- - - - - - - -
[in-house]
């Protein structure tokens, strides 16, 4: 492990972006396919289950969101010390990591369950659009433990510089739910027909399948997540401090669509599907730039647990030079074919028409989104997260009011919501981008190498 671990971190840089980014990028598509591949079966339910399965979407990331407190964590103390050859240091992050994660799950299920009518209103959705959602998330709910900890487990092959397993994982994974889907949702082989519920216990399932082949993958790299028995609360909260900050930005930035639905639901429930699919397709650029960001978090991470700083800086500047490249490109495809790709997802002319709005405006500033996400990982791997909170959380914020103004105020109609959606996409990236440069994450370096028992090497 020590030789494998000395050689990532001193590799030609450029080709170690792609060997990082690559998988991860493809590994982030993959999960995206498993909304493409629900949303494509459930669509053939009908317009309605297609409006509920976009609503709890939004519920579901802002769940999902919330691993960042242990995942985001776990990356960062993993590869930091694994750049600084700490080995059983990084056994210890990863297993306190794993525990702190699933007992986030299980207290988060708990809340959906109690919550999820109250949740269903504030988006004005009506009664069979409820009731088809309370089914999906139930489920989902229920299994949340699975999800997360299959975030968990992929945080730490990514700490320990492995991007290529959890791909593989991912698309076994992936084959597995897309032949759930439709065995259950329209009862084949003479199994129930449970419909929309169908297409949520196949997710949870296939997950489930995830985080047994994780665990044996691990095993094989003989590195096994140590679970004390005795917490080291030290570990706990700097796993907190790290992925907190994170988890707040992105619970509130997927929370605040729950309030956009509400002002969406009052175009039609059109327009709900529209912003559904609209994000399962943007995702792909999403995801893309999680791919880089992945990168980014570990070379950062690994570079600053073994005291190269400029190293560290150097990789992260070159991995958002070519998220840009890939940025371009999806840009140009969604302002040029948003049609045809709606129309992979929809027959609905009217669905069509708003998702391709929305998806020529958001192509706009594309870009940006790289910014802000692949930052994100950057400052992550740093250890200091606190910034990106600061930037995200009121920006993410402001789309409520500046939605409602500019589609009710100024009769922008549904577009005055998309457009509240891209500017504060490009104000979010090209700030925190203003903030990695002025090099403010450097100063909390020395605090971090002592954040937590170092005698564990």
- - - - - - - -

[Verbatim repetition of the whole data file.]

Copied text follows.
[in-house]
């Protein structure tokens, strides 16, 4: 492990972006396919289950969101010390990591369950659009433990510089739910027909399948997540401090669509599907730039647990030079074919028409989104997260009011919501981008190498 671990971190840089980014990028598509591949079966339910399965979407990331407190964590103390050859240091992050994660799950299920009518209103959705959602998330709910900890487990092959397993994982994974889907949702082989519920216990399932082949993958790299028995609360909260900050930005930035639905639901429930699919397709650029960001978090991470700083800086500047490249490109495809790709997802002319709005405006500033996400990982791997909170959380914020103004105020109609959606996409990236440069994450370096028992090497 020590030789494998000395050689990532001193590799030609450029080709170690792609060997990082690559998988991860493809590994982030993959999960995206498993909304493409629900949303494509459930669509053939009908317009309605297609409006509920976009609503709890939004519920579901802002769940999902919330691993960042242990995942985001776990990356960062993993590869930091694994750049600084700490080995059983990084056994210890990863297993306190794993525990702190699933007992986030299980207290988060708990809340959906109690919550999820109250949740269903504030988006004005009506009664069979409820009731088809309370089914999906139930489920989902229920299994949340699975999800997360299959975030968990992929945080730490990514700490320990492995991007290529959890791909593989991912698309076994992936084959597995897309032949759930439709065995259950329209009862084949003479199994129930449970419909929309169908297409949520196949997710949870296939997950489930995830985080047994994780665990044996691990095993094989003989590195096994140590679970004390005795917490080291030290570990706990700097796993907190790290992925907190994170988890707040992105619970509130997927929370605040729950309030956009509400002002969406009052175009039609059109327009709900529209912003559904609209994000399962943007995702792909999403995801893309999680791919880089992945990168980014570990070379950062690994570079600053073994005291190269400029190293560290150097990789992260070159991995958002070519998220840009890939940025371009999806840009140009969604302002040029948003049609045809709606129309992979929809027959609905009217669905069509708003998702391709929305998806020529958001192509706009594309870009940006790289910014802000692949930052994100950057400052992550740093250890200091606190910034990106600061930037995200009121920006993410402001789309409520500046939605409602500019589609009710100024009769922008549904577009005055998309457009509240891209500017504060490009104000979010090209700030925190203003903030990695002025090099403010450097100063909390020395605090971090002592954040937590170092005698564990």